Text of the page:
“We have to reach out to others. We have to support other struggles. It all connects.”
Kathy Masaoka is a Japanese American community leader whose activism and advocacy work began in the 1970s. She is the co-chair of Nikkei for Civil Rights & Redress, which celebrates its 40th anniversary next year.
Kathy Masaoka was born outside the Japanese American internment camps, but the after-effects of the executive order have shaped her entire life and perspective.
In 1941, in the wake of Japan’s attack on Pearl Harbor, President Franklin D. Roosevelt ordered the forced relocation and incarceration of nearly 120,000 people of Japanese ancestry into internment camps. Nearly three-quarters of the people who were sent to the camps were United States citizens, their right to due process violated. Kathy’s mother, who’d been sent to the Gila River camp in Arizona, had seen her father, Kathy’s grandfather, taken away by the FBI.
Though never explicitly stated by her parents, Kathy and her sister understood that they needed to do their best to be “white” and fit into the norms of American society. She was even sent to Immaculate Heart High School in Los Feliz — at the time an almost all-white Catholic high school — because her mother, she suspected, had aspirations for her to be accepted as “100% American.”
Of course, that never sat right with Kathy, who tried and failed to reconcile her Japanese and American identities, even going as far to move to Japan for a few years. After struggling with her identity her entire childhood, Kathy found answers in activism during her time at the University of California, Berkeley, which had just birthed its Asian American studies program amidst the energy of the anti-Vietnam War movement.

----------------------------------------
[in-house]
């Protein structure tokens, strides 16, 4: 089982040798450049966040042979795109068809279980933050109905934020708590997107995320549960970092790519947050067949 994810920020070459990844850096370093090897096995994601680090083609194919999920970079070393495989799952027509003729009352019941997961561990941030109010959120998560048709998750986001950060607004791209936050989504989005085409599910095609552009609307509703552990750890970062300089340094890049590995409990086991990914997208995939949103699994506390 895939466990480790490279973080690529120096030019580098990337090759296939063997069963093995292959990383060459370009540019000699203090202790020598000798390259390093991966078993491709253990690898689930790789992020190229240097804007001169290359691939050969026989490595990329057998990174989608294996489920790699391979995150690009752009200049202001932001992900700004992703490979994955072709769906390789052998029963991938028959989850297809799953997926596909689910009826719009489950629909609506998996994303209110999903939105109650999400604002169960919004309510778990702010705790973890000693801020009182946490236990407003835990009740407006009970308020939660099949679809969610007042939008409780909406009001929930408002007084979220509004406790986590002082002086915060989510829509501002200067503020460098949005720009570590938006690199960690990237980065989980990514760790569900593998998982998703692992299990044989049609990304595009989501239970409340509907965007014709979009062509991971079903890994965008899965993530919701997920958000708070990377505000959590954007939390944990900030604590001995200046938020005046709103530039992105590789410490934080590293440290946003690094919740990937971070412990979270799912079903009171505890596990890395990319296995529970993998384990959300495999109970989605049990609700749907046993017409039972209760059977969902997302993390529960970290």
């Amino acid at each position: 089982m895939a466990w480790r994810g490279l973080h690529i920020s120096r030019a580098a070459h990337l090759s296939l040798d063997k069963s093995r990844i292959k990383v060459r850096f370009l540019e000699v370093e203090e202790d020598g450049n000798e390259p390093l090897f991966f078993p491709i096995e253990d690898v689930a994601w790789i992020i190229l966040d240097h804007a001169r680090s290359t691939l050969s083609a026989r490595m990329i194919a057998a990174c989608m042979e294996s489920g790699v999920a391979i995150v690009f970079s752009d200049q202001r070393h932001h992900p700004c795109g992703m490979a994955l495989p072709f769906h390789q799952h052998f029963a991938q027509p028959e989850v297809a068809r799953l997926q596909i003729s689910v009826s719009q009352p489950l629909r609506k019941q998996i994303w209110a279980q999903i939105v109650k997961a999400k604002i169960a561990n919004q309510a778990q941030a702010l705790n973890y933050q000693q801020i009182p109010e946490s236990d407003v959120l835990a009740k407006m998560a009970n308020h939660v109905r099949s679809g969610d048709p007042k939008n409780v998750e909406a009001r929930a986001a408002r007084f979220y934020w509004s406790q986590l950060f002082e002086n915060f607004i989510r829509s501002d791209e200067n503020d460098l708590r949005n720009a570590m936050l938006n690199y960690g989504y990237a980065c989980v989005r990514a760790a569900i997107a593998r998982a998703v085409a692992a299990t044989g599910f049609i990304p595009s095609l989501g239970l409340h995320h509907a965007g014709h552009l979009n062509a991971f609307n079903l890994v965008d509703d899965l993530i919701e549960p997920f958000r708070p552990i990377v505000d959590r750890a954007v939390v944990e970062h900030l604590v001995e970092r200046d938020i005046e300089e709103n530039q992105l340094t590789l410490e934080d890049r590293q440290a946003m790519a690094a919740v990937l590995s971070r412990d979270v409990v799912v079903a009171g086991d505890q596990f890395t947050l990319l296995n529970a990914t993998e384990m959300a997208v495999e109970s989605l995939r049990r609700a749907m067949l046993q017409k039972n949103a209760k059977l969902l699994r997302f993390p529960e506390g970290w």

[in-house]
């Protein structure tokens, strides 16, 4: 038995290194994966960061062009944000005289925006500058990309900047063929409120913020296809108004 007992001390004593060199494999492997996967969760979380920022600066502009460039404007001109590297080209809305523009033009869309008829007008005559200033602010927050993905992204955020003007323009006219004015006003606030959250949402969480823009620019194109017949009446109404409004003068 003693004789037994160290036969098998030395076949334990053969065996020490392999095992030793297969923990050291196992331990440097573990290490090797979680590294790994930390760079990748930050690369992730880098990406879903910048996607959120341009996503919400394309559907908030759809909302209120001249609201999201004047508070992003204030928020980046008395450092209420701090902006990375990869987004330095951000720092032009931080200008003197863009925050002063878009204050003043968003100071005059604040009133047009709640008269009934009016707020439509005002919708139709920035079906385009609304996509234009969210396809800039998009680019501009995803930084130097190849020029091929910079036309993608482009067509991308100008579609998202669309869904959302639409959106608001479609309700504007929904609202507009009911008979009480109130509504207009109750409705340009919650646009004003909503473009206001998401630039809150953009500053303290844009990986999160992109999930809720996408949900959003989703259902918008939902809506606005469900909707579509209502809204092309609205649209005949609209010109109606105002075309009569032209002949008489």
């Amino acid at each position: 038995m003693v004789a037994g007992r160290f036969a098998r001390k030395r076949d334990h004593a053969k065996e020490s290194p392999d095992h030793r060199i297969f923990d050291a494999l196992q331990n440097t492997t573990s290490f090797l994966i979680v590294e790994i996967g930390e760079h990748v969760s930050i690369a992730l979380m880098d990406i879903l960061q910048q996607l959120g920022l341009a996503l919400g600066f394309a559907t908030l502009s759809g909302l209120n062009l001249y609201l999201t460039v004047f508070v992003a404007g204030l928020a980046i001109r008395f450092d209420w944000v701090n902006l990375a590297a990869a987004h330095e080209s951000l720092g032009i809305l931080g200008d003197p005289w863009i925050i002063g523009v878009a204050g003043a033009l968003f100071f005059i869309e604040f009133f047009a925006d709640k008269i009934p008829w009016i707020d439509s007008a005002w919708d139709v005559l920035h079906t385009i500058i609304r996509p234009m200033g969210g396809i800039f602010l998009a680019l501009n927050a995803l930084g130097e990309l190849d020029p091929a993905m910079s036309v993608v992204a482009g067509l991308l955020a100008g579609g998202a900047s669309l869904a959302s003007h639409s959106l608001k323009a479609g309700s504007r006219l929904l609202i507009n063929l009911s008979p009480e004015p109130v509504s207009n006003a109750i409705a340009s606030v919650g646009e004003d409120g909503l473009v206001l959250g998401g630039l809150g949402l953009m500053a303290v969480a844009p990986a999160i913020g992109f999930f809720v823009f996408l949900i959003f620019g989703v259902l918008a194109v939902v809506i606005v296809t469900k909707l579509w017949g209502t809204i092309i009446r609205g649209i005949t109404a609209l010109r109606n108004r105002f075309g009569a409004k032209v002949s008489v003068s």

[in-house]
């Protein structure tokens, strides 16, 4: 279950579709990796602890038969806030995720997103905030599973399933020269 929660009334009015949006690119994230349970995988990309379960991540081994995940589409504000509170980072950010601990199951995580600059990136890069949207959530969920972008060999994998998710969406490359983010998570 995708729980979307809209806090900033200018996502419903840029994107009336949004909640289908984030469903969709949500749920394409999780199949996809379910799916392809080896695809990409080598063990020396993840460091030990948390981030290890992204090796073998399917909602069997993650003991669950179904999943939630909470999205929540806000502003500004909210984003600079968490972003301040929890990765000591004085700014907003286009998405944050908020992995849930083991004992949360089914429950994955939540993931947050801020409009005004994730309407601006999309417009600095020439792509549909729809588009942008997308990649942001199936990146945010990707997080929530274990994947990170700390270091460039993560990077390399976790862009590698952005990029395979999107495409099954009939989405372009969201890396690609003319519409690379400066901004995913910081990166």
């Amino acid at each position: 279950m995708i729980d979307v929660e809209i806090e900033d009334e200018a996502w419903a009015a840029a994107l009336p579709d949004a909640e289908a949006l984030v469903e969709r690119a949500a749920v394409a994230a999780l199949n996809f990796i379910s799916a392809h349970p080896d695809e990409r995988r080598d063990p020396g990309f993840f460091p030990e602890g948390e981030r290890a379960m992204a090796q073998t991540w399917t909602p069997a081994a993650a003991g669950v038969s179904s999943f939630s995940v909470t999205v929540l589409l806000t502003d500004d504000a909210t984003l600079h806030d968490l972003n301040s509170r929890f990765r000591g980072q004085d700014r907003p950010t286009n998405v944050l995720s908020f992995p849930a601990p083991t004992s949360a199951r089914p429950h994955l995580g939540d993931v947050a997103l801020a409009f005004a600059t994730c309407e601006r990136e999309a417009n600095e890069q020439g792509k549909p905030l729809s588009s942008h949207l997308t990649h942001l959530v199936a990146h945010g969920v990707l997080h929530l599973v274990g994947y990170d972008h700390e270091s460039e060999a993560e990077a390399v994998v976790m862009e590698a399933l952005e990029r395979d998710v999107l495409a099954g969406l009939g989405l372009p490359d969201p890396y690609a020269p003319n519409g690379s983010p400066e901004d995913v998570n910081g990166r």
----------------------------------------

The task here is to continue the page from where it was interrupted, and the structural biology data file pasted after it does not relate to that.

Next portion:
Post-college, Kathy arrived in Los Angeles and dove into activist work on issues ranging from youth, workers, civil rights and housing in Little Tokyo. Then, in 1980, she joined a group of Nikkei, or Japanese Americans, who came together from all across the United States to create a national network with chapters in San Francisco, San Jose and New York. They called themselves the Nikkei for Civil Rights & Redress (NCRR), and they wanted an apology and monetary reparations for what the United States government had done to Japanese Americans during World War II.
The group worked with the Japanese American Citizens League, the National Council for Japanese American Redress and the Nikkei members of Congress to win passage of the Civil Liberties Act of 1988. Obtaining redress did two things for the Japanese American community: First and foremost, it gave the community the confidence and strength to continue to speak out. Second, it taught them the importance of solidarity. “During the redress campaign, we realized that we couldn’t win it alone. We have to reach out to others,” Kathy said. “We have to support other struggles. It all connects.”
Kathy is now co-chair of NCCR, which will celebrate its 40th anniversary next year. One of her priorities is to support Nikkei Progressives, a multi-generational community organization created for the younger Japanese American generation. She also takes time to support Vigilant Love Coalition, a grassroots movement founded together by Muslim American and Japanese American activists to fight Islamophobia. Kathy draws parallels between the two communities. “We understood the fear and the way the Muslim community would be looked at after 9/11 happened. It was what our families felt after Pearl Harbor. We began to think about the long-term effect. What would they start doing? And it kinda did happen. We saw people and children who wanted to hide their Muslim identity.”
For Kathy, it is not about making a stand for one particular group. It’s about supporting all groups who are being discriminated against. “It’s not a matter of one struggle, and we’re done,” Kathy said. “It’s kind of a lifetime of having to stand up and speak out.”